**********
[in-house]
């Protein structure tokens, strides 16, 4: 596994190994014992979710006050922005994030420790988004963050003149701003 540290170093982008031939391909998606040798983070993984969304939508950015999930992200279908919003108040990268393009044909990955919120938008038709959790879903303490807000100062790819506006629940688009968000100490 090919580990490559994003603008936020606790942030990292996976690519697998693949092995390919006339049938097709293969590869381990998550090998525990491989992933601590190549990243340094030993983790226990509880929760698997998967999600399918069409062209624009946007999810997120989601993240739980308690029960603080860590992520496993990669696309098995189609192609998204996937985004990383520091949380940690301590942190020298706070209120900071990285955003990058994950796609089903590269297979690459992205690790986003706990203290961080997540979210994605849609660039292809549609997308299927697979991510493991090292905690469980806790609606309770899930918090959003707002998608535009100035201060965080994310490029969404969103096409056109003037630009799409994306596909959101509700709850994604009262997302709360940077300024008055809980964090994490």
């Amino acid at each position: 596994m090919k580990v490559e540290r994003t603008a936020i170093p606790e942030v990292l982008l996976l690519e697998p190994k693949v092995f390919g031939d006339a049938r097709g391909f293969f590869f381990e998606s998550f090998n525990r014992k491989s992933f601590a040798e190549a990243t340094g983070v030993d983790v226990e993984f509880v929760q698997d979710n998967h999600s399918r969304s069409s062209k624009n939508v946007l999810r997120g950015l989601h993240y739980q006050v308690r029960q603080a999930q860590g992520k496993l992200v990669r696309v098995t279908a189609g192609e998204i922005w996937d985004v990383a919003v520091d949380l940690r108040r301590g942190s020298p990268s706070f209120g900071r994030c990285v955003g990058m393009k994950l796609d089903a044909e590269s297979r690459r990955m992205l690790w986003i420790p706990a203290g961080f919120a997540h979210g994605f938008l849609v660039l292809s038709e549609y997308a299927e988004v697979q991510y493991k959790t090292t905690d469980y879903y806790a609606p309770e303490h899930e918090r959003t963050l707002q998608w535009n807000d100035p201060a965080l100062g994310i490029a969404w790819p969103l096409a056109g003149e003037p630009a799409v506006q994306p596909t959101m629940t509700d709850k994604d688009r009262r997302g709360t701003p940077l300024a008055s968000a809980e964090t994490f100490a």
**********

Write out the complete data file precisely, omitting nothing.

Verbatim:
[in-house]
């Protein structure tokens, strides 16, 4: 596994190994014992979710006050922005994030420790988004963050003149701003 540290170093982008031939391909998606040798983070993984969304939508950015999930992200279908919003108040990268393009044909990955919120938008038709959790879903303490807000100062790819506006629940688009968000100490 090919580990490559994003603008936020606790942030990292996976690519697998693949092995390919006339049938097709293969590869381990998550090998525990491989992933601590190549990243340094030993983790226990509880929760698997998967999600399918069409062209624009946007999810997120989601993240739980308690029960603080860590992520496993990669696309098995189609192609998204996937985004990383520091949380940690301590942190020298706070209120900071990285955003990058994950796609089903590269297979690459992205690790986003706990203290961080997540979210994605849609660039292809549609997308299927697979991510493991090292905690469980806790609606309770899930918090959003707002998608535009100035201060965080994310490029969404969103096409056109003037630009799409994306596909959101509700709850994604009262997302709360940077300024008055809980964090994490």
């Amino acid at each position: 596994m090919k580990v490559e540290r994003t603008a936020i170093p606790e942030v990292l982008l996976l690519e697998p190994k693949v092995f390919g031939d006339a049938r097709g391909f293969f590869f381990e998606s998550f090998n525990r014992k491989s992933f601590a040798e190549a990243t340094g983070v030993d983790v226990e993984f509880v929760q698997d979710n998967h999600s399918r969304s069409s062209k624009n939508v946007l999810r997120g950015l989601h993240y739980q006050v308690r029960q603080a999930q860590g992520k496993l992200v990669r696309v098995t279908a189609g192609e998204i922005w996937d985004v990383a919003v520091d949380l940690r108040r301590g942190s020298p990268s706070f209120g900071r994030c990285v955003g990058m393009k994950l796609d089903a044909e590269s297979r690459r990955m992205l690790w986003i420790p706990a203290g961080f919120a997540h979210g994605f938008l849609v660039l292809s038709e549609y997308a299927e988004v697979q991510y493991k959790t090292t905690d469980y879903y806790a609606p309770e303490h899930e918090r959003t963050l707002q998608w535009n807000d100035p201060a965080l100062g994310i490029a969404w790819p969103l096409a056109g003149e003037p630009a799409v506006q994306p596909t959101m629940t509700d709850k994604d688009r009262r997302g709360t701003p940077l300024a008055s968000a809980e964090t994490f100490a």